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Tick Saliva Could Help Offset Risk Of Heart Disease In People Who Are HIV-Positive

People living with HIV are living longer lives, thanks to medical advancements and wider availability of antiretroviral drugs. This means age-related diseases are now manifesting in these patients with previously unknown effects.

University of Pittsburgh researcher Ivona Pandrea said people living with HIV are twice as likely to develop heart disease, due to a protein that triggers blood clotting and inflammation even after the HIV is treated.

Pandrea and her fellow researchers at the University of Pittsburgh and the National Institutes of Health have found that people who are HIV-positive could combat this high risk of heart disease with an unlikely source — an inflammation-reducing property found in tick saliva.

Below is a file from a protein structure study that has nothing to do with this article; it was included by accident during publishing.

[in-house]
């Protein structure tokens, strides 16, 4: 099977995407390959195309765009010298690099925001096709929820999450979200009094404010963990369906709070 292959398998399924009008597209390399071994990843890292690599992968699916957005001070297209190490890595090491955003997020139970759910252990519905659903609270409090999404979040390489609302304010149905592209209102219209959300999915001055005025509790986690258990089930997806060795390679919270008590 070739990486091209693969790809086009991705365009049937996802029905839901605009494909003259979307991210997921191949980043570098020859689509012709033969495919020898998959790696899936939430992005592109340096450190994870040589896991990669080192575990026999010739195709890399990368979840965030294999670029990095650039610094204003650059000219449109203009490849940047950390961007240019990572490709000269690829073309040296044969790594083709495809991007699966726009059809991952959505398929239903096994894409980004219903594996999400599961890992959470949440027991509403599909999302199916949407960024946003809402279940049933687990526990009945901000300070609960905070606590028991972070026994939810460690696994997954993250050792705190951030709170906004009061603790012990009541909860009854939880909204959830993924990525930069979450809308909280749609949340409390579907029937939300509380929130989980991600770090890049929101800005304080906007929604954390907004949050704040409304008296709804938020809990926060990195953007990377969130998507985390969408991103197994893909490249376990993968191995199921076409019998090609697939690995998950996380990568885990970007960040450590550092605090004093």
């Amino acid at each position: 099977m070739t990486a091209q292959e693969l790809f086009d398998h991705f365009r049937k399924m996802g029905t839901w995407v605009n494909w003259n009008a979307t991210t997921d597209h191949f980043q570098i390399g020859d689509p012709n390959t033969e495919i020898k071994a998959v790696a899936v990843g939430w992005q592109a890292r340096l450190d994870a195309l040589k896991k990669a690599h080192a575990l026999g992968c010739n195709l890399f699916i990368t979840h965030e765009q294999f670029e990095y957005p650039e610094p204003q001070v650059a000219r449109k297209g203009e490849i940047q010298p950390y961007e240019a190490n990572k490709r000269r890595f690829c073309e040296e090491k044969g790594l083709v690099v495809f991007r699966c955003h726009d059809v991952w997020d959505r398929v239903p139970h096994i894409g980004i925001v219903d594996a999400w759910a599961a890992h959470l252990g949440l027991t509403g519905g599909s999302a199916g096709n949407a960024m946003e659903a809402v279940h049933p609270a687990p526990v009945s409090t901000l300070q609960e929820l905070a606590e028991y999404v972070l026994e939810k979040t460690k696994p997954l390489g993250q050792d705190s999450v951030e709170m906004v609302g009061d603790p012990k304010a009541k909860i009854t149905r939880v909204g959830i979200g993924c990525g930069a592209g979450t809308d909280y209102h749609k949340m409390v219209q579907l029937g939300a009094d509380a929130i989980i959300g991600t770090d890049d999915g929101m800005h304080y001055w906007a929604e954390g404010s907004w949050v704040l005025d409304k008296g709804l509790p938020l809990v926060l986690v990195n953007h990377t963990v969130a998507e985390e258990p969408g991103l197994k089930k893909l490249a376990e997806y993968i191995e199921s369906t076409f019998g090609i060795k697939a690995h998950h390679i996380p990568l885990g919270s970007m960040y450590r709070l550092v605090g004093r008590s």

A drug isolated from tick saliva, Ixolaris, is currently being tested as a treatment for monkeys with SIV, the primate equivalent of HIV. The primates treated showed "significantly" lowered levels of inflammatory proteins linked to heart disease, according to a Pitt researchers. Pandrea said she hopes a similar drug will be developed and approved for humans. 

"What we'd like to do is administer this drug in association with antiretroviral drugs that are usually given to the HIV infected patient," she said.

Tick saliva can be gathered for scientific studies with a small tube inserted in the tick's mouth, or by removing the tick's salivary glands.

The research team hopes an Ixolaris alternative for humans will help people with HIV live longer, healthier lives.

(Photo credit: U.S. Department of Agriculture/Flickr)

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